“We suggest that school administrators consider grit as one factor— among many—in identifying promising new teachers. While no single factor in isolation should determine a hiring decision, the method for quantifying grit from biographical data developed for this investigation represents a practical tool for predicting success in the first few years in teaching. Despite its predictive validity, policymakers should proceed cautiously when using this measure of grit during the screening process and continue to consider a wide range of variables, not just those that are easy to measure, when making hiring decisions. In addition, before using these measures for high-stakes purposes, districts should conduct their own internal validation studies to ensure grit is predictive of valued teaching outcomes in their sample of teachers.”
So, I hope the message that comes through is that all measures are imperfect, each measure is imperfect in its own way, and we need to recognize the limitations and advantages of any measure when we think about specific purposes to which these measures would be applied.
As regular readers know, I’m a big believer in helping students understand and develop a growth mindset, and have recently published two very popular posts about it.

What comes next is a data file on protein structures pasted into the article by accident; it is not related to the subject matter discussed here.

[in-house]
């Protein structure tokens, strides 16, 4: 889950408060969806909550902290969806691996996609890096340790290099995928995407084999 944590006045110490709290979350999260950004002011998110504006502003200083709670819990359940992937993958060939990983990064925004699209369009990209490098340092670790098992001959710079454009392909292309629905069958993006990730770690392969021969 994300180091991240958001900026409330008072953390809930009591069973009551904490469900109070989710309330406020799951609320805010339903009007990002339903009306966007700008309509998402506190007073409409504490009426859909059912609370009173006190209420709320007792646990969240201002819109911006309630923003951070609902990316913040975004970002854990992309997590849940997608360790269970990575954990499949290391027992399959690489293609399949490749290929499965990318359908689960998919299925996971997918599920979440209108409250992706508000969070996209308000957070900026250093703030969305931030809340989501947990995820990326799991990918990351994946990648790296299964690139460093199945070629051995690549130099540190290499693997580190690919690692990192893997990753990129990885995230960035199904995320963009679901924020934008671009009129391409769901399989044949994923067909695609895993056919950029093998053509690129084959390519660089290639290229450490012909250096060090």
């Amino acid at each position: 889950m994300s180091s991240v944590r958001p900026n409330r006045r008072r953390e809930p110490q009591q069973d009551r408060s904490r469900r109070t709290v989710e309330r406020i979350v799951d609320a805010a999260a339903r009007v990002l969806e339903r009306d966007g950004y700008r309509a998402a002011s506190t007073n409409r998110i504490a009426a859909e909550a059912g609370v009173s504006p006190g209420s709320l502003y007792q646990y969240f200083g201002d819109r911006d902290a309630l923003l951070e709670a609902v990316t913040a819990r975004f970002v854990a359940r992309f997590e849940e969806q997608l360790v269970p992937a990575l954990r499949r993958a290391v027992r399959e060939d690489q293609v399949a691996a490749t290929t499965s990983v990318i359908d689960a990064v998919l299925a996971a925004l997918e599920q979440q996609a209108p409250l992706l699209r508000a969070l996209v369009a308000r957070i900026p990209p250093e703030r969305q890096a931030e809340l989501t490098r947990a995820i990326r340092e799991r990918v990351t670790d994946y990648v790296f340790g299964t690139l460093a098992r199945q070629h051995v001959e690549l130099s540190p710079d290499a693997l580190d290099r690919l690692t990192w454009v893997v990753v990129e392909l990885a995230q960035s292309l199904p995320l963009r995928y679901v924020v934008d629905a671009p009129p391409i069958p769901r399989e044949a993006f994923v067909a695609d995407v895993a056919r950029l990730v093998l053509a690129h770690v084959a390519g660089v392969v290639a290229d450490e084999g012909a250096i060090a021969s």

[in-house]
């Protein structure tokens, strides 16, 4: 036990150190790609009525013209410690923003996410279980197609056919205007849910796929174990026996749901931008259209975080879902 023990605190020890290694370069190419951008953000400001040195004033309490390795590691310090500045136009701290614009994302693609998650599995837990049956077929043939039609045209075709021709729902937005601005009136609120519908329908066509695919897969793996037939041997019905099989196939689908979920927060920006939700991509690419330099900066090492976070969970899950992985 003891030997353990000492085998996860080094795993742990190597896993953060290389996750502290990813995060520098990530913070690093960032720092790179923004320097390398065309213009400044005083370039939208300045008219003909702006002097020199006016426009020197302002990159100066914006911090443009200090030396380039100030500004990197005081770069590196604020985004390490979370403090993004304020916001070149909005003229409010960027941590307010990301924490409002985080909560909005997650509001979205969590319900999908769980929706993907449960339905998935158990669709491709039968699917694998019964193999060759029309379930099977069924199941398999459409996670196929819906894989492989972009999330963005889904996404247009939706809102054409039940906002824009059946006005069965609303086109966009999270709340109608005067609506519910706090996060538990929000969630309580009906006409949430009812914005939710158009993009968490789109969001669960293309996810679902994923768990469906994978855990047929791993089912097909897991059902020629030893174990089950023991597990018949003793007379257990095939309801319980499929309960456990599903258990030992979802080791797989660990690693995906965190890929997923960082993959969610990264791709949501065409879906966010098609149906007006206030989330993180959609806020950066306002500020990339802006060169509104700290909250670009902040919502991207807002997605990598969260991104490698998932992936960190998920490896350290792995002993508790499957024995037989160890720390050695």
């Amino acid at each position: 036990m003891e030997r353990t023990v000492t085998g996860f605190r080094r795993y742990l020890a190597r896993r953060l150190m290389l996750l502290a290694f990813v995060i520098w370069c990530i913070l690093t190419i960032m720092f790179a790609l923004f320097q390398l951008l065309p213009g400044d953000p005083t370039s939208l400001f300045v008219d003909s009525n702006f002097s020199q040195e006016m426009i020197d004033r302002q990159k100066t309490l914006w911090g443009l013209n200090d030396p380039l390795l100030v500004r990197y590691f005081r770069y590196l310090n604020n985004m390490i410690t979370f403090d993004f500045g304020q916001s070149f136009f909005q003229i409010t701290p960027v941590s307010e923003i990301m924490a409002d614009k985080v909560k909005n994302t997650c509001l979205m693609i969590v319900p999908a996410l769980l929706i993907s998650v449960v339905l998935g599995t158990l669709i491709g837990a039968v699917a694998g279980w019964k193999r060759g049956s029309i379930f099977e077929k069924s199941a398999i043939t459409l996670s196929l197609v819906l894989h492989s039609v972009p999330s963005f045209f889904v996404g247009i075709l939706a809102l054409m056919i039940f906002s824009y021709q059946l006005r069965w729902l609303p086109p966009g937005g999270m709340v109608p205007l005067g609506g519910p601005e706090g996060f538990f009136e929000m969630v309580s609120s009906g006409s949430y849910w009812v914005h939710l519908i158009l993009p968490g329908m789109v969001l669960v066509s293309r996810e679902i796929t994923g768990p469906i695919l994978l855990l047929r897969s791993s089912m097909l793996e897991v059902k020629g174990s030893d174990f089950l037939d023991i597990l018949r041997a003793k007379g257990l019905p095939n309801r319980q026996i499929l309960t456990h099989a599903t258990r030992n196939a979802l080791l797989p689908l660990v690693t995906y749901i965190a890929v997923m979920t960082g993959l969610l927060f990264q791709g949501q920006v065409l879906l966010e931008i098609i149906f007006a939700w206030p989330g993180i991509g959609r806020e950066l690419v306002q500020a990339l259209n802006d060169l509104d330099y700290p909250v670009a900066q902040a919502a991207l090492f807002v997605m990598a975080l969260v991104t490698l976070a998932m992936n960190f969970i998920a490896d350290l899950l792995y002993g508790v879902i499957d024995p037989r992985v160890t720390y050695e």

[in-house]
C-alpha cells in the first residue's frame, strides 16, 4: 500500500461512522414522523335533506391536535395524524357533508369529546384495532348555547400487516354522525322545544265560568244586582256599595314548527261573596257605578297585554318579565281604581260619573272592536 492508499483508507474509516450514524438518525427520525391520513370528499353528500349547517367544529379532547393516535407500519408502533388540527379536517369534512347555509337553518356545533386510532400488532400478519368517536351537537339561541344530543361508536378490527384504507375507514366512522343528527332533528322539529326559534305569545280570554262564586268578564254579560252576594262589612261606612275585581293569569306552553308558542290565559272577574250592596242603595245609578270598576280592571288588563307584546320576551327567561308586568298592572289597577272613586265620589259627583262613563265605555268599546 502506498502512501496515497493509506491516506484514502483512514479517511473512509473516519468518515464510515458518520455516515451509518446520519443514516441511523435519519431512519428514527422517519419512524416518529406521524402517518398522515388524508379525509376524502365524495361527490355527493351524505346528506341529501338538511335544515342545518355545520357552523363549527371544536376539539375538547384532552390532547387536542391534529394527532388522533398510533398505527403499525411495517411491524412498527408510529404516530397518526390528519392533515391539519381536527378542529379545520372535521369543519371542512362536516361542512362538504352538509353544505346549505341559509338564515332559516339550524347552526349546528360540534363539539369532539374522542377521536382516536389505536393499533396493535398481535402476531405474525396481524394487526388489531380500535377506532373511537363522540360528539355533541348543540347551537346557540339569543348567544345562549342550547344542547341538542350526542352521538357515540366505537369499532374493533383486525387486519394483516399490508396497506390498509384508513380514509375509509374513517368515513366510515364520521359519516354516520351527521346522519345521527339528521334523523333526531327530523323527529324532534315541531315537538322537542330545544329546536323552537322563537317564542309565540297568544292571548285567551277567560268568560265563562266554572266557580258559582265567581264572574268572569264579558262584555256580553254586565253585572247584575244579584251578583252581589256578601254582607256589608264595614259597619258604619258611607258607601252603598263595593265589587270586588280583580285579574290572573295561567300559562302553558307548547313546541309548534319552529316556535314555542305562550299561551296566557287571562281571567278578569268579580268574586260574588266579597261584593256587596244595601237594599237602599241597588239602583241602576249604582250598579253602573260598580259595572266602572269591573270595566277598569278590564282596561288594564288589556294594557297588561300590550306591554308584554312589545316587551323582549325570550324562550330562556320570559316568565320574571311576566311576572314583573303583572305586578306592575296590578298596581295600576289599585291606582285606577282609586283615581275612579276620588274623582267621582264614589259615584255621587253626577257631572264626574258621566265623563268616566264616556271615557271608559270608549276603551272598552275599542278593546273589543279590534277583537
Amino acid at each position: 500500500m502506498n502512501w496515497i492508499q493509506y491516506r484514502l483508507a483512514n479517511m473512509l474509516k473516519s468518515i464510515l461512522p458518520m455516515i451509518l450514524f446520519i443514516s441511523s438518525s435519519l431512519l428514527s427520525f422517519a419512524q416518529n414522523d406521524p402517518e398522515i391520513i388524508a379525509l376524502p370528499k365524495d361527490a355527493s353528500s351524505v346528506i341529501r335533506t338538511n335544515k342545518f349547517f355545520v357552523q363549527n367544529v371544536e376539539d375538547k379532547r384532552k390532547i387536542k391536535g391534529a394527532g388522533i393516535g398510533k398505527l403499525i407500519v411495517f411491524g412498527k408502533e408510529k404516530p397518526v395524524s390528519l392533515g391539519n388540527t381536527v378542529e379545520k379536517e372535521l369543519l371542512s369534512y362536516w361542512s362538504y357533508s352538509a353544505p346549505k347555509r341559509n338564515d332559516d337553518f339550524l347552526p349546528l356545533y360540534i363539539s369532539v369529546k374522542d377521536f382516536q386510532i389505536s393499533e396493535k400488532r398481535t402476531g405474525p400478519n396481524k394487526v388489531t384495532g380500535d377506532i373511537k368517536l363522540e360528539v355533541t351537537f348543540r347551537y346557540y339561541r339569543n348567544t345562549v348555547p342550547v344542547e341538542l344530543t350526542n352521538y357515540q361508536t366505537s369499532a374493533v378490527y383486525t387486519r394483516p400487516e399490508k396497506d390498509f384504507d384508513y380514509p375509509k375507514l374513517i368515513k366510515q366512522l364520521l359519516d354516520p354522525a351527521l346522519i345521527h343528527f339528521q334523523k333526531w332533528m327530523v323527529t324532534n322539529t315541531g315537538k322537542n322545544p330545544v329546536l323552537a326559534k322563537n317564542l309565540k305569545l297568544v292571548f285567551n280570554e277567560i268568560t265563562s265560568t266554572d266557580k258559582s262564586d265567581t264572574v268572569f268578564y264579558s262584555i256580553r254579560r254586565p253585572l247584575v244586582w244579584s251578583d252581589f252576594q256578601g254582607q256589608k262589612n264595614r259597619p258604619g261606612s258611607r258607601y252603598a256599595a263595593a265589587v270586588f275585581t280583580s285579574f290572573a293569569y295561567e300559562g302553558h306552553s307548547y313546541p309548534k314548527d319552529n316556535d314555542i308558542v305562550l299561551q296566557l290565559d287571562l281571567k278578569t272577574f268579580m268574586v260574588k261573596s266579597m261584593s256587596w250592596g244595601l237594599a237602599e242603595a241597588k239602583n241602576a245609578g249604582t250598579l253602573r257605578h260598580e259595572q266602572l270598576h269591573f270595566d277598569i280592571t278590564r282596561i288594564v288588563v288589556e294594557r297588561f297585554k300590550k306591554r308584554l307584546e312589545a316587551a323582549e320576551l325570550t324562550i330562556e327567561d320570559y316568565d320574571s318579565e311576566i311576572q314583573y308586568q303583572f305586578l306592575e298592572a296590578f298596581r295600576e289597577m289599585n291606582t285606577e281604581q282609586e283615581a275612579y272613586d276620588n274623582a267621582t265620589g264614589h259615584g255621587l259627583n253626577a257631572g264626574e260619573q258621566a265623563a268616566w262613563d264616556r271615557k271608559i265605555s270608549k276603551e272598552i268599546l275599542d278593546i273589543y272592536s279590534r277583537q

However, I also think it’s possible to have too much of a good thing.
Carol Dweck, whom I have praised repeatedly, and her colleagues just published a paper on self-control/willpower and a growth mindset. Jonah Lehrer has written the best explanation of it that I’ve seen. Basically, their study suggests that contrary to previous research that has found self-control to be a resource that can be depleted and then needs to be replenished through food, beverage, or other means, in fact, having a growth mindset about your capacity for self-control is really the best way to keep your willpower at a high-level (I believe that’s an accurate summary, but am more than willing to be told otherwise).
I’m not convinced that pushing our students to develop a growth mindset should be the primary strategy we educators use to help our students deal with all the challenges they face, including self-control and stress. Though I think a growth mindset is a critical perspective we want our students to develop, I think also acknowledging that we all have some limitations, and learning strategies to effectively cope with them is an equally important concept and skill to learn (here are strategies around self-control and stress I teach students).
I am not trying to put words into the mouths of Professor Dweck (and Heidi Grant Halvorson) and her colleagues by suggesting that they believe that having a growth mindset is the answer to all these challenges, though I think that pushing these ever-expanding claims about the power of a growth mindset can sometimes leave that impression.